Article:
Eulogy for Grandfather
Length: 1079 words (3.1 double-spaced pages)
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My grandfather taught us so much.
When my sister and I were little, he taught us how to paint with oils on smooth pieces of wood, instructing us on how to blend colors or make certain brush strokes, telling us that "there are no straight lines in nature," to help us paint better trees.
He taught us how to work with clay, too, and made us our own clay-working tools. He taught us how to roll pennies from the piggy bank he'd fill up every week. He taught us about the birds flying into the birdfeeder next to the family room window. He taught me about words, too, in one memorable exchange advising me to use the words "equine posterior" rather than their more common alternative.
But most of what my grandfather taught us he taught us indirectly, without speaking. Going to museums with him was often a chore for me as a kid, because he would have to stop and read every plaque next to every painting or item, every so often calling us back to something we'd tired of already to explain what he'd just learned-but mostly, just observing, drinking in everything he could see with quiet patience. He never went to college, but he taught me more about education-and the value of being a self-educator-than I could learn in any school.
My grandfather made miraculous things with lumps of clay and blocks of wood. It wasn't until much later that I realized how well-outfitted his workshop was, full of specialized tools; he'd taught my father how to be the same kind of hands-on man, and I thought all Grandpas and Dads had special lathes, band saws, table saws, jig saws, buckets of nails, vast arrays of screwdrivers and dozens of varieties of sandpaper in their basements.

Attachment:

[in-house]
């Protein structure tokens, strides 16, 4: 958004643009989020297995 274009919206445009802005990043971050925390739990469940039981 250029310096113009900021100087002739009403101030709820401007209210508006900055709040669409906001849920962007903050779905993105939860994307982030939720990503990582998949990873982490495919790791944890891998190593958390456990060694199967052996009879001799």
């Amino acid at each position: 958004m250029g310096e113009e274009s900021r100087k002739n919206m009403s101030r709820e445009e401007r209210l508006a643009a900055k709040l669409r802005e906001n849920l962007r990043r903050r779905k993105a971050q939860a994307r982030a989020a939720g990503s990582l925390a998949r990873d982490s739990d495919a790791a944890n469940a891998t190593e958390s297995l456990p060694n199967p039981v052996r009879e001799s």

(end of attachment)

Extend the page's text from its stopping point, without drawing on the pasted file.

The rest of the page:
One birthday, I remember, he made special. After we'd unwrapped our other toys, my sister and I were presented with identical boxes with the Hallmark logo on them. They were presented with great ceremony, and we were confused but excited.
We opened them at the same time. Inside my sister's box was a diorama of our dog Lady playing with a soccer ball out on the lawn. Her back paw was stomping tiny silk flowers into garden dirt rendered in sawdust. Mine was a black horse leaping over a stone wall-perfect down to the textured wood that formed the rock.
I asked whether the carvings had come from the Hallmark gift shop. That's how perfect they were, and my parents laughed and finally told us the story, pent up for many months, of how my grandfather had slaved over the carvings, sketching and drawing his ideas, doing research into anatomy, even having my mother bring him one of the soccer balls Lady would play with so he could get the hexagons exactly right.
People at one of the craft shops he went to for supplies told him he'd never be able to accomplish such an ambitious project. He kept going back for more paint, more glue, sharp blades, kept smiling at them when they joked about his work. Once the gifts had been presented he went back to that same shop with Polaroids.